Don’t get me wrong, I think checking yourself out in the mirror is pretty normal. It is great to feel like you look pretty good and presentable when you leave for work in the morning. That your clothes are kind of clean and not too wrinkled, that your hair is not a mess, there isn’t anything stuck in your teeth. It’s all good. But sometimes, spending too much time checking yourself out, especially excessive scrutinizing of particular body parts can become a problem. Sometimes referred to as “body checking”, which is a common behavior among those with disordered eating, it can be detrimental. Besides spending lots of time scrutinizing yourself in the mirror, body checking might involve squeezing fat layers, or circling wrists or arms to feel if they are the same size, and have not changed and other self-checking behaviors. For those with disordered eating, body checking often leads to more restriction and may worsen behaviors. For others, excessive checking of our bodies may lead to anxiety about our bodies and even trigger eating issues.
And although I said “the mirror doesn’t lie”, for some it actually does. My experience with individuals with eating disorders proved to me that people can look in a mirror and see a totally different image that what everyone else in the world sees. I am guessing you may know someone who always “feels fat” and complains of this and when YOU look at them it is infuriating because you see a thin person. You want to say, and probably have,”you are not fat! you are so skinny!” and find this does not help. Try not to get mad at someone who does this because to them, they see something different. Some people tend to “distort” what they see in the mirror and you will never understand or convince them otherwise. And if you experience these extreme feelings yourself, If you find that you can’t stop with some of these behaviors, and it is truly occupying too much of your day, consider seeking some support from a therapist who specializes in body image issues. Don’t let the mirror and body checking consume your life.
Even if you can’t relate to excessive body checking, and you are just a typical person who wants to be sure they are presentable, it is still important to be aware of how you feel when you look in the mirror. Ask yourself, how much of my time to I give to judging my appearance? Am I trying too hard to change the real me? Is it worth it? Am I accepting of the natural changes that occur with age? Remember, there is no right answer to any of these questions. Only YOU can judge what is important to you. It may well be worth it to take the time to wrap that scarf around your neck to cover what you may feel are imperfections that you have not gotten used to yet. If if makes you feel better, why not? Scarves are lovely, and even young women who have nothing to hide wear them all the time. And by all means, apply that make up if you like it! I love my under eye stuff which takes 10 seconds to apply but is magical and prevents me from having to answer people who ask “are you tired? you look so tired!” when I forget to put it on. Some women just love makeup, and if that is you, then have at it. But if putting on makeup is an hour long ordeal and feels like a job, then why let the mirror steal those hours from your life?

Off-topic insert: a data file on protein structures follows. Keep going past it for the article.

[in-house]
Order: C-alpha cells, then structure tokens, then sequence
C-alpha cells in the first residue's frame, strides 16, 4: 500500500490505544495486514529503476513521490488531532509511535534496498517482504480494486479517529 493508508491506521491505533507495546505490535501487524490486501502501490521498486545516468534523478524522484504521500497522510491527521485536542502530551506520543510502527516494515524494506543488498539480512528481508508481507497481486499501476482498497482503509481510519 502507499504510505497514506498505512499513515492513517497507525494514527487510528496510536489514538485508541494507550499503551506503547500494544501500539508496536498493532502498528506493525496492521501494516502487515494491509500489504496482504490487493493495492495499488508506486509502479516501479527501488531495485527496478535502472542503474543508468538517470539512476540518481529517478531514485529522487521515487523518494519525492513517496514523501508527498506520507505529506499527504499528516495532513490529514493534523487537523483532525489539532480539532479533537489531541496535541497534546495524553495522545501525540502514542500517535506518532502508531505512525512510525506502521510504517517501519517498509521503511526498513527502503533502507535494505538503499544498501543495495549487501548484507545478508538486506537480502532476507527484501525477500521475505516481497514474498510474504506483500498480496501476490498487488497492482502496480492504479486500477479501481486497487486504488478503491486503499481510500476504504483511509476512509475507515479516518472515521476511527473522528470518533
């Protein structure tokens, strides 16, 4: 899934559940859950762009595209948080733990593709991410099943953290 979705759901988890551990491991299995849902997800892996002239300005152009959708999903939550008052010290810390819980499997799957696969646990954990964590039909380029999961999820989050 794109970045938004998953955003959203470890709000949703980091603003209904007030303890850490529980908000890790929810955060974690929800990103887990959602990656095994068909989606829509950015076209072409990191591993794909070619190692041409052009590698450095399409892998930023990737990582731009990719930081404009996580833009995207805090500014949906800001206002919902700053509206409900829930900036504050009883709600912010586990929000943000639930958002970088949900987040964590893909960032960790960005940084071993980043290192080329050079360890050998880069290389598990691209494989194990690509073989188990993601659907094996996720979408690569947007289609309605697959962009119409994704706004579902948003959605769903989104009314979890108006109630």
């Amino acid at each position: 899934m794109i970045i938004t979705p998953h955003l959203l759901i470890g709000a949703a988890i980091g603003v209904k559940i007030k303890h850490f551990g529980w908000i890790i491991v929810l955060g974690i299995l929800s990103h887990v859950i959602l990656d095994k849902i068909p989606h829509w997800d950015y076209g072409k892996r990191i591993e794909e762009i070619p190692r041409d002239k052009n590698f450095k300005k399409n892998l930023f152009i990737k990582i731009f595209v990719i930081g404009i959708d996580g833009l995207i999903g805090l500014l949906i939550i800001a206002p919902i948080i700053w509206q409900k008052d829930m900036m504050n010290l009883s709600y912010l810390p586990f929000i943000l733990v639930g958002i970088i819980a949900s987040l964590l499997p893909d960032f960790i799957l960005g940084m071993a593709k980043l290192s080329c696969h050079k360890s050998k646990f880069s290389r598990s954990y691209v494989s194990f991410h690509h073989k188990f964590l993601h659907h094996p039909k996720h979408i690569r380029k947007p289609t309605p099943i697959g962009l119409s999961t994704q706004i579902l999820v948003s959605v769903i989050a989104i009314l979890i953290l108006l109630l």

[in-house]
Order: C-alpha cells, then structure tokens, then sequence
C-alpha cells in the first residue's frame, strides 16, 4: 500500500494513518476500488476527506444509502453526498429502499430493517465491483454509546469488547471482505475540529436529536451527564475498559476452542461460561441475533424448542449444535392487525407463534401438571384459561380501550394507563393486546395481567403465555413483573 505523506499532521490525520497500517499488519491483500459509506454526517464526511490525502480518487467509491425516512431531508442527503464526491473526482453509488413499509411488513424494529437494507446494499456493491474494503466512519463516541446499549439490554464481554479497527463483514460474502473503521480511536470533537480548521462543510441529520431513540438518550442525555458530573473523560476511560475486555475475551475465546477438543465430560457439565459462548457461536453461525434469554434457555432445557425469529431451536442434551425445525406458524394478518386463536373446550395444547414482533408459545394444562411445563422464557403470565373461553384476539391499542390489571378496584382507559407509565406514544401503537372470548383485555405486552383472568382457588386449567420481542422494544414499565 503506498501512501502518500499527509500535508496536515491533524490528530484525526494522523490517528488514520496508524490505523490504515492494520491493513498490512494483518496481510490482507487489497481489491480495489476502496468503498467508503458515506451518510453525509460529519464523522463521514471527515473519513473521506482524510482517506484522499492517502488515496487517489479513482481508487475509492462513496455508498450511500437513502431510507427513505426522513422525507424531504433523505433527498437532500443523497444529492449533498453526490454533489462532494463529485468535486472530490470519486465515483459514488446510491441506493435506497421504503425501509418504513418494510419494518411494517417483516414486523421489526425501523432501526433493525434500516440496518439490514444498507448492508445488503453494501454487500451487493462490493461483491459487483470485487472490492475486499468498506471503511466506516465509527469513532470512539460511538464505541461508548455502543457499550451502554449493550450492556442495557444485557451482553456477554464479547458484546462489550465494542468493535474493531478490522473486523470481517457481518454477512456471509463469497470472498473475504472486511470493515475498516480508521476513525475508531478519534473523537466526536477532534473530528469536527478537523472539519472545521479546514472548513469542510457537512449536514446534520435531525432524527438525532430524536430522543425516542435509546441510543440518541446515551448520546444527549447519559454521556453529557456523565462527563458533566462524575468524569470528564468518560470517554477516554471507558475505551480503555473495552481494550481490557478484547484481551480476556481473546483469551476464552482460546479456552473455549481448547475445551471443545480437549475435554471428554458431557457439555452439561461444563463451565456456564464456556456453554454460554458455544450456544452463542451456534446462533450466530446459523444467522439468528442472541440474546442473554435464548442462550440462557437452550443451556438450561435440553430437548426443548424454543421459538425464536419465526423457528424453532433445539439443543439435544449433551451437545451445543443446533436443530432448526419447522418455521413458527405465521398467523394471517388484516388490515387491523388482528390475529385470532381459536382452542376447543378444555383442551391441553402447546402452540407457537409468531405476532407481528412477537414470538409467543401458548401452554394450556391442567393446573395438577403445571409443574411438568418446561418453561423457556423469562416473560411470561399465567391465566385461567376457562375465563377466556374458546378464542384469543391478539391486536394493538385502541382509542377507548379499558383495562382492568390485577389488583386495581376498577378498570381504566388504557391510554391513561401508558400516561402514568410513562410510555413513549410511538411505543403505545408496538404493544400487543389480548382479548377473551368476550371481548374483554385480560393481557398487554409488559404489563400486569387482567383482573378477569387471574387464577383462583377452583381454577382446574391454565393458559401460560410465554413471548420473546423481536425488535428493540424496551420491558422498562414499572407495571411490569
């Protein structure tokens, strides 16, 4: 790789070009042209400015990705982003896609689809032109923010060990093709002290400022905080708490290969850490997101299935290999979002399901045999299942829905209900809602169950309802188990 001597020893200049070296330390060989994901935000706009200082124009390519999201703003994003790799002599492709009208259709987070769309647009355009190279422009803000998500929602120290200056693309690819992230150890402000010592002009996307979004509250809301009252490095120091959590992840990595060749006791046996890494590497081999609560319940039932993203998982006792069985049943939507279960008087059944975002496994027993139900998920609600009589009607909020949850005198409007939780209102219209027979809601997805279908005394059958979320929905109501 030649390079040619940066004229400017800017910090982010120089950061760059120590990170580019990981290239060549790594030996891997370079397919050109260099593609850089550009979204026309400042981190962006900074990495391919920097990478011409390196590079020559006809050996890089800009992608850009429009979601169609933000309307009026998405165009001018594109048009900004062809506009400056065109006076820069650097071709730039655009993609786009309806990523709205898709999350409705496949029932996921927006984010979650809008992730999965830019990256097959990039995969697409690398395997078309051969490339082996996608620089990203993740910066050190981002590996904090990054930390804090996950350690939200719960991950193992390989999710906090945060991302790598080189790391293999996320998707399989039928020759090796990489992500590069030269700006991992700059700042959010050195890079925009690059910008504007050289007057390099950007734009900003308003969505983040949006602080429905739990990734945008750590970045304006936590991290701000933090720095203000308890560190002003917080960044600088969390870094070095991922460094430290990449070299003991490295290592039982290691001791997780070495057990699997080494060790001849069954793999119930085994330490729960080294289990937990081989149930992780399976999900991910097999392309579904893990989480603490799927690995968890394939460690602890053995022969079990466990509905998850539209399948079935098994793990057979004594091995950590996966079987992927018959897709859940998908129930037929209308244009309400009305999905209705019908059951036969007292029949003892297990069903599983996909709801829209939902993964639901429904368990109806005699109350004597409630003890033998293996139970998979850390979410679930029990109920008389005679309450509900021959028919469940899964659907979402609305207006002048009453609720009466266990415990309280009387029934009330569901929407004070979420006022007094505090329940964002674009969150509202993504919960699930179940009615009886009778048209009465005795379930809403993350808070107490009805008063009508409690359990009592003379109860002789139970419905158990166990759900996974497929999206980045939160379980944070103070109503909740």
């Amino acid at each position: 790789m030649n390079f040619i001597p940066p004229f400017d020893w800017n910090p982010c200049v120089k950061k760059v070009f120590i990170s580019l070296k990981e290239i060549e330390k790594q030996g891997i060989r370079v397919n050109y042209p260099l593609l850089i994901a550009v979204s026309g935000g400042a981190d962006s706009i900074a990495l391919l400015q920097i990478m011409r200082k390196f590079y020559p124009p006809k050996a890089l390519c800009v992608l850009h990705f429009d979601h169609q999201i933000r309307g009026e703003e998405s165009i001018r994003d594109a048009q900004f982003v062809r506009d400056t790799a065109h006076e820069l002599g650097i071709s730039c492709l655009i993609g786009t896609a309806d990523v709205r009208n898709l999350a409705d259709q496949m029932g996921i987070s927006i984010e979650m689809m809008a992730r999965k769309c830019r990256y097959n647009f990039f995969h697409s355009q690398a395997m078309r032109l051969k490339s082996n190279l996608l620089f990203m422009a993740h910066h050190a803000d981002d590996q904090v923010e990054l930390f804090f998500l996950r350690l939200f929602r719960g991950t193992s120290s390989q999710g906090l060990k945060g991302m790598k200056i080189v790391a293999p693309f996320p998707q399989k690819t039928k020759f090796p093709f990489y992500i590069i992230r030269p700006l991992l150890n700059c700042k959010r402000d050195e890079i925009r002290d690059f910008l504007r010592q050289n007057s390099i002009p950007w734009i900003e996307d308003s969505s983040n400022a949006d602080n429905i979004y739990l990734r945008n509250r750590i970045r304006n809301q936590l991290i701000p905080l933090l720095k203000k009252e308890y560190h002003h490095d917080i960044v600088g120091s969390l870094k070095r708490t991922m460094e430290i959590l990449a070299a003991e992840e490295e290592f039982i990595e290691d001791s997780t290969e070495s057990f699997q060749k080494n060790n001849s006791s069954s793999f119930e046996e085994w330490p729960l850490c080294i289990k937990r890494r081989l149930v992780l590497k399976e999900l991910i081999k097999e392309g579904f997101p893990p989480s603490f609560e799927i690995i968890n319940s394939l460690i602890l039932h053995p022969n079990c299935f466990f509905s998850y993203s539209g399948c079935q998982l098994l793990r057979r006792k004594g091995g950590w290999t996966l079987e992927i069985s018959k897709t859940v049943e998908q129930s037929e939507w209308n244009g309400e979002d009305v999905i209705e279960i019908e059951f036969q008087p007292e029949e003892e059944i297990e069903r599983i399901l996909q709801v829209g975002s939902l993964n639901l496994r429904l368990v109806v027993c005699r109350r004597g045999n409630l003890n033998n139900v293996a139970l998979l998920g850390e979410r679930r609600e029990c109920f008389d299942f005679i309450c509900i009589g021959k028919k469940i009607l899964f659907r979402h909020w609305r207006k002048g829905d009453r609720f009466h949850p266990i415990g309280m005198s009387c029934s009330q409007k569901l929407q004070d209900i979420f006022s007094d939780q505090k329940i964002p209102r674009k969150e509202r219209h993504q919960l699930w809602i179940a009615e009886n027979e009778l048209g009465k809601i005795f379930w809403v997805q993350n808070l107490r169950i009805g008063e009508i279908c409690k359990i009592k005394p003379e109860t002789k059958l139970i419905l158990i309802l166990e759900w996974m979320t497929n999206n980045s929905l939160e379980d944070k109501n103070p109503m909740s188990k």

And when it comes to your body, ask yourself, how many minutes am I scrutinizing my body in the mirror? If it is a quick check after you get dressed to walk out the door, then no big deal. If you got a new outfit for a wedding, and you can’t help admiring yourself for a bit longer than a minute before you walk out the door, oh well. It is fun to dress up sometimes. If you have a new purchase you aren’t sure about and have to check yourself out ten times before deciding to return it, no big deal. But, if you find yourself spending an hour glaring at your body with negative thought running through your mind that just make you feel awful, well, that is a different story. Try to give up some of that time in front of the mirror. Work on the words you are saying to yourself (that “self-talk” always going on in your brain). Try to make it more complimentary, (you look pretty good for an old lady!) even if you don’t believe it at first. Fake it till you make it, they say. But, if you are struggling with feeling good about yourself then maybe it is time to seek out some help.
Finally, ask yourself what YOU notice in other people. Do you really notice if someone has makeup on or not? Do you notice the veins in anyone’s legs? Do you really care about anyone’s saggy arms or chin? The first thing I notice about a person is the expression on their face. Are they smiling and happy? Are they kind? Are they genuine? Are they unique? Do they make me laugh? That is what is important to me, and I am guessing that is what is important to you, too. Then why judge yourself in ways you would never judge others? Two of my favorite people often dress up as chickens and a moose outfit just to entertain kids at our school. And everyone loves them. Does it really matter what you wear or how you look?
Don’t let the mirror steal your life away.